- Key programs – procurement, sustainment, infrastructure, and information technology – are under strain.
- Allies are responding by investing in new capabilities and are eager to see greater Canadian contributions to international peace and stability.
Cognizant of these challenges, the Department of National Defence and the Canadian Armed Forces (DND/CAF) and the Minister of National Defence have been moving forward on a number of key defence and security initiatives over the past year to lay the foundation for the Defence Policy Update, and to ensure that Canada remains prepared to meet any threat. These initiatives include: a robust plan to modernize NORAD and bolster our continental defence, over $8 billion in new defence spending in Budget 2022 to increase the capacity of the Canadian Armed Forces, support our members, and promote culture change, the extension of Operation UNIFIER, over $1 billion in military aid for Ukraine and an Indo-Pacific strategy containing four new defence and security initiatives backed by $500 million. At the core of this work are the people who make up our Canadian Armed Forces. That is why DND/CAF have also been moving forward on the Independent External Comprehensive Review’s 48 recommendations for reform to change the culture in DND/CAF, as well as on its new retention strategy, reconstitution directive and a series of other new initiatives to improve recruitment.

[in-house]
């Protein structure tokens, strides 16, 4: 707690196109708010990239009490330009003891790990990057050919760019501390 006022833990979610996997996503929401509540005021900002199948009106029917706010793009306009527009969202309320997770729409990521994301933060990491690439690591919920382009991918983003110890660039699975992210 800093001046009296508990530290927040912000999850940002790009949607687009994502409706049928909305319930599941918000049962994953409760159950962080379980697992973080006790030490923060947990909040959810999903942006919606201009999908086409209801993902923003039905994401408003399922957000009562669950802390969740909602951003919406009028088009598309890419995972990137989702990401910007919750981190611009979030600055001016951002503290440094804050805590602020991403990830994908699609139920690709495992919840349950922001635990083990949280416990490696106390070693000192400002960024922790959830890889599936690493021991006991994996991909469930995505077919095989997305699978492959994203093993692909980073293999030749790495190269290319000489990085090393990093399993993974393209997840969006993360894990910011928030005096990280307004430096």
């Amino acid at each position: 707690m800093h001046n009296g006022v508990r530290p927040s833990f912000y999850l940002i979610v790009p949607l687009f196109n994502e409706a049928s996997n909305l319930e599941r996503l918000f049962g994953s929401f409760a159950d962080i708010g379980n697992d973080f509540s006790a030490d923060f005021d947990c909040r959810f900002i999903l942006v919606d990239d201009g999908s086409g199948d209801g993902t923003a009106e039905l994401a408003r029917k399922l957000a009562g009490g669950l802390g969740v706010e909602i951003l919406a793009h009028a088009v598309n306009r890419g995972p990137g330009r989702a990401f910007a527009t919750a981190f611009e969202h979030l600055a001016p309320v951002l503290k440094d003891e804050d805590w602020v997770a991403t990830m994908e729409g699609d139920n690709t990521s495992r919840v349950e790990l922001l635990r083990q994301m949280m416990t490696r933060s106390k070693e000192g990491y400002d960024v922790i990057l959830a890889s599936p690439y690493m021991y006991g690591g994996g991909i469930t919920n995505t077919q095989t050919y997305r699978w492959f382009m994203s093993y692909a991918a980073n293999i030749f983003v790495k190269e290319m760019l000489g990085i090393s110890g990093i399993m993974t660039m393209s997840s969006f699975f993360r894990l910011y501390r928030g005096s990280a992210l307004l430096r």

To fully address the challenges presented by the changed global security environment, however, the update to Strong, Secure, Engaged needs to achieve:
- Increased CAF readiness by ensuring there are enough trained and supported Armed Forces personnel, with the right equipment and with safe and effective infrastructure;
- Increased CAF resilience by ensuring that the Canadian Armed Forces are better sustained, can operate across several domains of conflict, and are digitalized and networked for the information age;
- Increased CAF relevance globally and domestically to ensure that our Canadian Armed Forces are making the highest impact to the missions that matter most to Canada, and in which Canada can contribute most effectively.